A Lonely Place to Die: [Spoilers] When a group of mountain climbers discover a captive girl their trek takes a turn for the dangerous. The film’s biggest weakness is that it’s totally confused, trying to mix action, horror, thriller, moral drama, hiking and more. The story’s also pretty poorly thought out – given the age of the person the ‘hidden’ back story is fairly obvious; half way through 99% of people would probably do the immoral thing; and the central group are also killed off too quickly, forcing the film to lean on the weaker story toward the end. It’s also fetishly ‘dirty’ by lingering on graphic violence throughout – especially gunshot wounds! Not to mention silly touches of ‘flare’ like the ridiculous pig mask and carnival in the last act. The final blow is that it’s insultingly over-Scottish: bawdy gaelic music, whisky, money jibe, bonnie highlands, bad accents, etc. With all that covered, there’s not a whole lot left to like; Melissa George leads the cast with ease, some of the aerial shots are technically proficient… and that’s about it. If you like homegrown horror this may be for you, although I wouldn’t recommend it.

Score: 2/10

Alice Creed: Two men kidnap a woman and demand a ransom from her wealthy father. This is the very definition of a ‘tight’ film; 3 actors, handful of locations, and a simple story that’s jam-packed with universal drama – it doesn’t get more basic than this. All three actors are great, but I can’t help but feel that the more seasoned Marsan was upstaged by both youngsters. Special points to Arterton, who is still on her way up, but isn’t afraid to appear in a risky film like this. The story – and its development – are both strong, aided by a few tasty reveals; the ending’s also solid, and keeps you guessing. The opening 10 minutes is bizarre with almost no dialogue and a very, very unsettling vibe. Alice Creed is a fantastic ‘little’ gem packed with more drama than most blockbusters – just stay away from any more reviews (almost any plot info would be a spoiler) and capture this for yourself!

Score: 9/10

Thunderball: A NATO bomber carrying nukes ditches in the sea prompting a ransom from SPECTRE and 7-day ultimatum – and James Bond is the only person with a lead.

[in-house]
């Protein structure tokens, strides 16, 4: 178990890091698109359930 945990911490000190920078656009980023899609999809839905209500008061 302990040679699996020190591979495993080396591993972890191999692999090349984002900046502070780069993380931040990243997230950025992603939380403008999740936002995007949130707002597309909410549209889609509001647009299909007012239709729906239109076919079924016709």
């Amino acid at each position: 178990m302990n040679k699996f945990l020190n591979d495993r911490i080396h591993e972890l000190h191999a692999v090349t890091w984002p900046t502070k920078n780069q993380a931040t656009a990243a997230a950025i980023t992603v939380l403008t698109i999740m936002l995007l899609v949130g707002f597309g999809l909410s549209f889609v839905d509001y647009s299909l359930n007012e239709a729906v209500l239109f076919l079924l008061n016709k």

Ciao... Seeing double vision

Thunderball is a pretty shocking follow-up to Goldfinger, with almost zero memorable – let alone iconic – scenes /or lines. It’s also punctuated with too many lengthy and boring underwater set-pieces, peaking with a battle that goes on forever and lacks any audio element.

What's that sound? Nothing...

The only vaguely famous scene would be the card game in the casino with one-eye’d Largo. As far as villains go, Largo is pretty poor, but his main henchman – straight-edge Vargas, takes the piss: what a pitiful baddie. I almost felt sorry for those two.

Aye aye cap'n

If Thunderball’s good for something it’s showing us deeper into Bond’s psyche – he blackmails and forces himself upon women,  will sleep with absolutely anyone, does whatever it takes for King and Country, and is so reckless that he doesn’t care who’s life he endangers!

Bond getting ready to pump for information

The most memorable scene is the ridiculously sped-up projections at the end, genuinely laugh out loud material – yet Thunderball won the Oscar for best SFX. It’s a bit of a car crash for a Goldfinger follow-up and far, far, far too long given how little happens.

Score: 2.5/10

Now pay attention 007

TOP TRUMPS
Villain: Largo, one eyed sailor – Number 2 – just following orders. 5
Henchmen: Ginger Fiona / Straight-Edge Vargas – the worst henchman ever. 2
Bond Girl: Bikini girl Domino / Spa Worker Patricia. 4
Action: Tranny fight / Boat Chase / Scuba War. 4

Vargas does not drink... does not smoke... does not make love... loser

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The Hurt Locker: (Blu Ray) Disappointing. First off, despite being 130 minutes long no characters develop beyond superficial stock figures: ‘badass old-timer’, ‘young suicidal kid’ and the ‘hot-shot maverick that will get everyone killed’ – it’s also hard to feel anything, let alone sympathy, for someone so reckless and that goes AWOL as often as Will James. The plot’s essentially 5 near-identical bomb situations separated by limp character-building that never really covers new ground. On the other hand, it is well-shot throughout and the tension of each action / bomb-scare does come through in parts; the sniper battle was done well, definitely the highlight of the film. The acting’s also pretty good given how flat the characters were, but it was definitely amplified by the documentary feel. The picture’s alright, but the sound is phenomenal, creating a war-like chaos with the constant background noises – brilliant when coupled with the visual style – worth the upgrade. Overall it was too melodramatic and full of pro-American and pro-army tones for me to begin enjoying it: rock ‘n’ roll loving party-hard soldier turns his back on his family to keep saving the day in Iraq… really? It’s clearly a bit edgy (intimate & gruesome bomb scenes), contemporary (Iraq) and overcomes adversity (female director), hence it’s scooping awards, but for me, it just doesn’t cut the mustard. Look out for Guy Pearce and Ralph Feinnes before they get blown to bits. Is it the ‘best war film in years’? Probably, but with competition like jarhead and The Kingdom it that really saying something?

Score: 5/10